Why we remember the stories

Why we remember the stories

In a recent post, we saw that grade school and graduate school classrooms are similar in at least one basic way. In both venues, using narrative-based approaches is an effective device for teachers who strive to help class participants retain information.

As I have written here before, my extensive experience as a lecturer in a variety of contexts has perhaps left me with some atypical ideas about teaching. For example, I believe that the most effective instructors are not so much those who explain things accurately and completely, but rather those who frame explanations in a memorable format, one that students will actually remember and use.

To me, this fundamental concept holds true regardless of the age of the class members. And, I have seen clear evidence that, with both young children and masters degree students, making things memorable often involves linking lessons to stories.

How did this evolution in my thinking come about? As I have written before, in my early years as a business school professor, I taught mostly using traditional models. This meant presenting information in the form of lectures, using slides or writing key concepts on a blackboard. We read textbooks, discussed scholarly articles, watched video interviews with business people or academic authorities in the field of management.

While I always enjoyed preparing and teaching this way, I look back on it now with questions about its value. For example, why were there only rare cases of former students coming back to tell me that they were actually using our lessons in their jobs?

Consequently, moving toward giving case studies a central place in my courses was part of my effort to go beyond engaging class participants in the moment of contact. My research was convincing me more and more that people remember story far better than abstract information or logic. As such, I was searching for ways to leave students with something lasting, some knowledge that they might be able to refer to during their careers.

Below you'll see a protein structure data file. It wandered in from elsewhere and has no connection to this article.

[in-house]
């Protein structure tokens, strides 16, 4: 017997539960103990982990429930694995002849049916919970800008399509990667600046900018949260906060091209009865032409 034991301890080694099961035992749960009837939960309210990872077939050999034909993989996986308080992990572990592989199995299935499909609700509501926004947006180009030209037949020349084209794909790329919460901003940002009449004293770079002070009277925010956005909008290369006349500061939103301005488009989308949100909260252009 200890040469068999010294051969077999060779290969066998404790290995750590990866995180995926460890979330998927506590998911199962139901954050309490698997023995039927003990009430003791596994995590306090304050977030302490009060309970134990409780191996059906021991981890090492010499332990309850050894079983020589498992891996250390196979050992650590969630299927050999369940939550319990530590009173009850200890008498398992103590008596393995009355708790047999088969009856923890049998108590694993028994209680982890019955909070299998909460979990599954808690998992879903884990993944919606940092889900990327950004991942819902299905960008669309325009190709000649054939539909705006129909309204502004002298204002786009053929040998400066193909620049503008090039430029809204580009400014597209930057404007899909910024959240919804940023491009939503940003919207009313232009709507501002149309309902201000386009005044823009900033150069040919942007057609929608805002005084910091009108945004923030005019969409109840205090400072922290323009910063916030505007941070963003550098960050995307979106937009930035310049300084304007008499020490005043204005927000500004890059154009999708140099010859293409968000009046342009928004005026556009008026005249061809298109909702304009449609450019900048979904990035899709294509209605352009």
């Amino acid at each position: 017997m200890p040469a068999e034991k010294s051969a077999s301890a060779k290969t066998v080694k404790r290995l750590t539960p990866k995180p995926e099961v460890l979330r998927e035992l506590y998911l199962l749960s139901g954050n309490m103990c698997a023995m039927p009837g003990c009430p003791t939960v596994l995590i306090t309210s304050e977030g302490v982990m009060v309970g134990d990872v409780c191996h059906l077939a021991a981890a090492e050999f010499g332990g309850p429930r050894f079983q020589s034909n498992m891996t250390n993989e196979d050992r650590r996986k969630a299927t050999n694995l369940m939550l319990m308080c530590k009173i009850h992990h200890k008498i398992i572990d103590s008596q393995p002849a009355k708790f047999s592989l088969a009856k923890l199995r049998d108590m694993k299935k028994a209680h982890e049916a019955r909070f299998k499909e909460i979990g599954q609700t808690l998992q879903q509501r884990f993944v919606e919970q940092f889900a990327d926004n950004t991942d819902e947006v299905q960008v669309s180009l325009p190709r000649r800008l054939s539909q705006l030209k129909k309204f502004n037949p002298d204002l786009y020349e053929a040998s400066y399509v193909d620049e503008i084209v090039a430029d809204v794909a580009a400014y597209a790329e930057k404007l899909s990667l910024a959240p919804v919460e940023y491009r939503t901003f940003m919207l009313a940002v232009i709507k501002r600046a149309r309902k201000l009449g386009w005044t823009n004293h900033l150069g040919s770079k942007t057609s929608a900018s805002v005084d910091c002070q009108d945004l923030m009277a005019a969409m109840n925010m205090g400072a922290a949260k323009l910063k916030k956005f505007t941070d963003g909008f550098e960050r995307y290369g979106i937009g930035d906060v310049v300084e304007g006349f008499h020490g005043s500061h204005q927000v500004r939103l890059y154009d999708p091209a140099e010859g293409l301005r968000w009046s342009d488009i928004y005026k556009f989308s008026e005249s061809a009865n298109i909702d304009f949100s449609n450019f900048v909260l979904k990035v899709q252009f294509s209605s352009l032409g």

So, what precisely is it about narrative that makes it stick in our memories? Over time, I have come up with a multitude of reasons, but the most fundamental one is exceedingly simple. Stories, or case studies in the context of my classes, give learning a human element that we identify with.

Since our lives are stories, and since human beings are generally empathic, we can easily relate to the stories of others. In my opinion, this human aspect is the primary characteristic that aids our memories.

By way of a simple illustration, we might look at the exercise of teaching market segmentation. For those who may not be familiar with this term, “market segmentation” is the process of dividing the universe of potential customers into groups, or “segments”, based on shared characteristics.

In essence, segments are composed of consumers who will probably respond similarly to marketing strategies because they share traits—common interests, needs, or geographic locations, for example. By arranging a target market into such segmented groups, companies can be more efficient with their resources. Market segmentation remains an abstract concept, one we must understand with our heads.

When we lecture about concepts such as segmentation, we provide logical sets of rules and procedures. While such explanations give students a necessary and useful framework, they are abstract, and not very memorable.

In one of the cases I use often in marketing management classes, there is an animated discussion between two individuals with diverging points of view on segmentation strategy: an executive responsible for worldwide practices, and the German country manager.

Over time, I discovered that giving a human face to academic theory can be quite effective as a mnemonic device. Many years after having discussed the case, former students tell me that they can still see in their minds the surprisingly fiery conflict between two major players at the company. Recalling this anecdotal element of the case is what helps them remember the basic principles of market segmentation.

In a future post, I will discuss how I improved my ability to incorporate lecturing about theoretical concepts in my case-based classes.


Image: Flickr user Benjamin Thomas